Dear Christopher Cat
I’m thinking about having my cat microchipped, but I heard that some scanners don’t read all types of microchips. Will microchipping just give me a false sense of security?
No, your sense of security will be valid.
Most shelters and veterinary hospitals now use universal scanners that detect all three frequencies of microchips implanted in animals: 125 KHz, the frequency of most U.S. microchips; 128 KHz, less commonly used in this country; and 134.2 KHz, used internationally.
Mom microchipped my feline and canine siblings, and, to help reunite us if we’re ever lost, she registered the chip numbers with a national organization.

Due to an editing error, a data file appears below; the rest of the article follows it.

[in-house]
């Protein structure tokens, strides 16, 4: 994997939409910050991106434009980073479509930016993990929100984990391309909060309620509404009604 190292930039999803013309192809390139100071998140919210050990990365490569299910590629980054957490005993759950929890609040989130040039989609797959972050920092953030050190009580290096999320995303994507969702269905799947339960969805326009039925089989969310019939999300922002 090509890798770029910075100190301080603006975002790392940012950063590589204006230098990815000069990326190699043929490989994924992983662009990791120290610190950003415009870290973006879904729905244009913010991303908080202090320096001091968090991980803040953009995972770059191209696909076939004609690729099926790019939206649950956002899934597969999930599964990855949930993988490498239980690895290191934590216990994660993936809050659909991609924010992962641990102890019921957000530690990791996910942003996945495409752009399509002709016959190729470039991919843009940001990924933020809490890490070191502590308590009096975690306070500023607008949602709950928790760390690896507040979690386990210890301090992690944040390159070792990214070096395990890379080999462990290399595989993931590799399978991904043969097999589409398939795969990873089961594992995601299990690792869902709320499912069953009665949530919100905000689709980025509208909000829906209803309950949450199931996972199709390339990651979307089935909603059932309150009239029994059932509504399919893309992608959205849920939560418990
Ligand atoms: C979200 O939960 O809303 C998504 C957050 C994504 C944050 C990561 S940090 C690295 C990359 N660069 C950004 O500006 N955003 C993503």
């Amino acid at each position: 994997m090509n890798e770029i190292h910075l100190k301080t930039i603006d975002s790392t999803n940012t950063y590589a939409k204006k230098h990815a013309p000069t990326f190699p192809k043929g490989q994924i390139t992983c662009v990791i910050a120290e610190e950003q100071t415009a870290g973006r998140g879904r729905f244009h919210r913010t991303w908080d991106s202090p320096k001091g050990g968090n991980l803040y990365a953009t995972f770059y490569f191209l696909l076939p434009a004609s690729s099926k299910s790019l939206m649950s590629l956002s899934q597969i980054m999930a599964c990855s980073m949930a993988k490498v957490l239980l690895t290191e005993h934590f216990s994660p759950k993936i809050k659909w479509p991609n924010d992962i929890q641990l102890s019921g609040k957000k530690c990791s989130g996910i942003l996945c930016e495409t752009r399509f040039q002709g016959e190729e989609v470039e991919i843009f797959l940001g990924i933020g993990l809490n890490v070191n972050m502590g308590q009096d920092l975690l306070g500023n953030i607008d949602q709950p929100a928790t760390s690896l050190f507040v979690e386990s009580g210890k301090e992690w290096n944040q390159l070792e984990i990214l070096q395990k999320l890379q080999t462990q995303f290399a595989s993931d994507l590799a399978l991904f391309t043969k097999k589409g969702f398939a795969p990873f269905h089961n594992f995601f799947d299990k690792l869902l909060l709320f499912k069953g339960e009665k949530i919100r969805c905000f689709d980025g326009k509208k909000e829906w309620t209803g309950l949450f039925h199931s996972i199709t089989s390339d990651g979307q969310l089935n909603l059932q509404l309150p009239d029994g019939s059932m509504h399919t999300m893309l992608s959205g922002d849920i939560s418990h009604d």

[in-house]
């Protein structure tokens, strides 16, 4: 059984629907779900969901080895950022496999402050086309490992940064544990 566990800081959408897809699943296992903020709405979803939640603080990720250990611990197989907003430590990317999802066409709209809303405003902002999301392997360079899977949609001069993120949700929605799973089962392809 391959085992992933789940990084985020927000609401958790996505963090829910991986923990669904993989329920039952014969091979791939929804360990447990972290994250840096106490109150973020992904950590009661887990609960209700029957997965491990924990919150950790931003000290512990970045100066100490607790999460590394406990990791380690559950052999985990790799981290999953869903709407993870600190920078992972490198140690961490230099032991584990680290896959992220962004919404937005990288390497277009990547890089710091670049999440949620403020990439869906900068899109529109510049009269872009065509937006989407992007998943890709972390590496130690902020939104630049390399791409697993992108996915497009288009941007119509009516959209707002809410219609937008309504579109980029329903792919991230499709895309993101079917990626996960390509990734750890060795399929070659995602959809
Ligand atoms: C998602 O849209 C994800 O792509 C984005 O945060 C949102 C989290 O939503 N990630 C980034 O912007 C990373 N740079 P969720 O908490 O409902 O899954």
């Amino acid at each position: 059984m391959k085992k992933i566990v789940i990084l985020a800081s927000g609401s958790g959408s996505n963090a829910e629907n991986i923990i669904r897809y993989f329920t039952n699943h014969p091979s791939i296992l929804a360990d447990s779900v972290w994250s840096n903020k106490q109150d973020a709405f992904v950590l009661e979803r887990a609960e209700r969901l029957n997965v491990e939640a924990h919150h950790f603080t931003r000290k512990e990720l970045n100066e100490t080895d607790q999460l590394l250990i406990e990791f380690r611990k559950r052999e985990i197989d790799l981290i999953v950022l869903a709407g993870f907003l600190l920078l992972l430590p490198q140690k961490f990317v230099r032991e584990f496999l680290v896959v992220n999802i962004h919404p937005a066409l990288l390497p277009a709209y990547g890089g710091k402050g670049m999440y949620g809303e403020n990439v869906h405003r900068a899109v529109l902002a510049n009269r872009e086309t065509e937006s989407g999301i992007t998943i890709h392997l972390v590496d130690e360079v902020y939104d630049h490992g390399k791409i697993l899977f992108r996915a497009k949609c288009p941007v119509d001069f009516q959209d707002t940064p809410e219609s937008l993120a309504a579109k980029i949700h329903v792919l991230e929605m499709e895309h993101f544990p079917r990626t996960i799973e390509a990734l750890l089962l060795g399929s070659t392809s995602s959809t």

That last step – and updating the records if you move – is essential. Too often, families can’t be found because their pets’ microchip numbers are registered to old addresses.
Even indoor cats should be microchipped. Sadly, 41 percent of people who search animal shelters for their lost cats consider them “indoor only” pets.
The problem is enormous. Every year, one million pets – that’s one in three – are lost or stolen in the U.S. Without up-to-date identification, 90 percent don’t get home.
Across the country, only two to five percent of cats that enter shelters are reunited with their owners.
Celebrate National Animal Safety and Protection Month by microchipping your cat. It may save her life.